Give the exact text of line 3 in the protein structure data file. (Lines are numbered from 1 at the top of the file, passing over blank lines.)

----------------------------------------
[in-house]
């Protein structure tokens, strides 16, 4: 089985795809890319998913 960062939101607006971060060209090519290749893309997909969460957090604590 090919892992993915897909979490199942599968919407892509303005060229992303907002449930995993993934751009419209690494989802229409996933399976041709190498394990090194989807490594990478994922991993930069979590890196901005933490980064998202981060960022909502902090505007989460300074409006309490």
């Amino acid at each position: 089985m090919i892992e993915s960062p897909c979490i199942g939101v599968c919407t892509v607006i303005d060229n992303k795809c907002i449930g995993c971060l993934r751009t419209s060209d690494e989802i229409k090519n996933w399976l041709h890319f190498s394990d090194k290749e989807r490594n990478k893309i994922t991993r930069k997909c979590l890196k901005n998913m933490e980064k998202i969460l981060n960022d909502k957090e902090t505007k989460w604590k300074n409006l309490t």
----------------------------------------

């Amino acid at each position: 089985m090919i892992e993915s960062p897909c979490i199942g939101v599968c919407t892509v607006i303005d060229n992303k795809c907002i449930g995993c971060l993934r751009t419209s060209d690494e989802i229409k090519n996933w399976l041709h890319f190498s394990d090194k290749e989807r490594n990478k893309i994922t991993r930069k997909c979590l890196k901005n998913m933490e980064k998202i969460l981060n960022d909502k957090e902090t505007k989460w604590k300074n409006l309490t």